Let me begin this brief foreword by thanking the
author of Broken Pieces for giving me the privilege
and honour to write it.
I suspect – and rightly I think - the primary reason
why Mr. Edjeren considered me a fit and proper
person to write this prefatory remark to his collection
of poems has to do with what he perceives to be my
especial love for poetry, as a practitioner, teacher and
critic. However, his request that I should give an
expert assessment of this first collection, I must
remark, was something I initially received with some
misgivings, some feeling of trepidation, to be exact.
Some feeling of trepidation because as an assessor
with no known passion or talent for flattery, and who
does not know how to bow in awe or reverence before
some god of flattery, I did not quite know what to say
or how to react if I found the collection as one
deserving of a P- mark. Or is it not bad manners, pure
and simple, for an assessor who has been specifically
approached or ‘commandeered to say one or twice
nice words about a given work, to use the very
occasion, such as this, to tear the work to shreds?
However, as I gradually lifted the pages right from the
very beginning to the very end, I felt relieved. The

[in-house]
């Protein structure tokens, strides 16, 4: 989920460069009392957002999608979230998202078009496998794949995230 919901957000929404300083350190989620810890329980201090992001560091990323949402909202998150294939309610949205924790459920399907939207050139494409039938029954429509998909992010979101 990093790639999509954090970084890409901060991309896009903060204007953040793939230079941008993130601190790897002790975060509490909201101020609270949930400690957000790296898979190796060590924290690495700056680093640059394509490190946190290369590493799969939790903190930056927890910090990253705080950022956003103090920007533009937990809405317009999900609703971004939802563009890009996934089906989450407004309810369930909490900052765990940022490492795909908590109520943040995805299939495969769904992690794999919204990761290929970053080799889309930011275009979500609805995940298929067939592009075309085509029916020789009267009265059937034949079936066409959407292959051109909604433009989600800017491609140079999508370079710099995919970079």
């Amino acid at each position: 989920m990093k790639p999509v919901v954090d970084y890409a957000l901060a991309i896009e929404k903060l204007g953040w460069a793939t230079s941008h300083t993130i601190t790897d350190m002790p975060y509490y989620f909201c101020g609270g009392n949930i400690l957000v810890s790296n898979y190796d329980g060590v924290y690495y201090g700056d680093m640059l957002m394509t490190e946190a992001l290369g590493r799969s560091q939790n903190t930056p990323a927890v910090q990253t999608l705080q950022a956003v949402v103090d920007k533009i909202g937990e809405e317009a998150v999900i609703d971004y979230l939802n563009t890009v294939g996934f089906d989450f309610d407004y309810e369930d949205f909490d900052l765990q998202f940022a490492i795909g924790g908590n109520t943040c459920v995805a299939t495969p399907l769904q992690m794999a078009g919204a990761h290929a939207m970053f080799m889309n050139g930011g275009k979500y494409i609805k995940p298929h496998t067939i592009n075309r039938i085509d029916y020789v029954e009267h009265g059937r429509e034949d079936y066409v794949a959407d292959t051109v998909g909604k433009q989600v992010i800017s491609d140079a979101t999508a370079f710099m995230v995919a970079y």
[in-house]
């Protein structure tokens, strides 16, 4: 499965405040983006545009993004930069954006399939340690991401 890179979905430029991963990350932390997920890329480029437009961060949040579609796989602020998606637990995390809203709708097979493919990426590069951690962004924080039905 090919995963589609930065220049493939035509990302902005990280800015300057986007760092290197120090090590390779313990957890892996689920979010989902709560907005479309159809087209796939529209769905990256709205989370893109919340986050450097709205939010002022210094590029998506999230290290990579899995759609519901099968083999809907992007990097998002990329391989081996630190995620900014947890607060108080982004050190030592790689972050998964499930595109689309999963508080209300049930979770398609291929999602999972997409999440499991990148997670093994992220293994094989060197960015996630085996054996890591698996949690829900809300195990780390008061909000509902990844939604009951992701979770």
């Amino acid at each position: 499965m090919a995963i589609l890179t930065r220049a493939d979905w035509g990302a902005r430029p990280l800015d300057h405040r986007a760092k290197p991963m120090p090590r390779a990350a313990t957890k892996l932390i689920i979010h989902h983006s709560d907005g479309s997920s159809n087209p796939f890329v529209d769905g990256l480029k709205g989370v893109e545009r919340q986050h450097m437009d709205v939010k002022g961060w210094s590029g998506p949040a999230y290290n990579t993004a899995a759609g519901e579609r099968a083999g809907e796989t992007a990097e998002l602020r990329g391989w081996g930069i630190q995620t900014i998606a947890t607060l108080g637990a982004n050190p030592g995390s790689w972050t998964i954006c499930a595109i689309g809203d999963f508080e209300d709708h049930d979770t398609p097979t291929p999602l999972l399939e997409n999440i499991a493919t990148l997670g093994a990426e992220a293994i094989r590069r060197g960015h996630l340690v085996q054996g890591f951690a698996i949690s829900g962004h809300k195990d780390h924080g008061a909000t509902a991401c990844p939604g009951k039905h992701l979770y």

apprehension and trepidation I initially experienced
were replaced by positive feelings. Indeed, I felt elated
and really honoured in being asked to write the
foreword to such an exciting and fitting collection!
And I find this an exciting and fitting collection not
because it is the handiwork of a lover – which I know
Mr. Edjeren to be – who harbours romantic feelings
which are intensively expressed here, but because it
is the work, the craft of a voice whose voice is our
voice, as any remarkable work of literature certainly is
or should be. This collection is the handiwork of a
pain-staking man, of someone who appreciates
deeply the mysteries of love, death and pain. When
Edjeren sighs or cries he does so on behalf of all of
us. In his songs and cries we hear ourselves. This,
coupled with his sheer poetic simplicity, which he
makes a virtue here in the real sense of the word,
makes Broken Pieces a collection to read indeed.
Broken Pieces is simply remarkable, to say the least.
Dr. Tony Afejuku
Dept. of English & Literature
University of Benin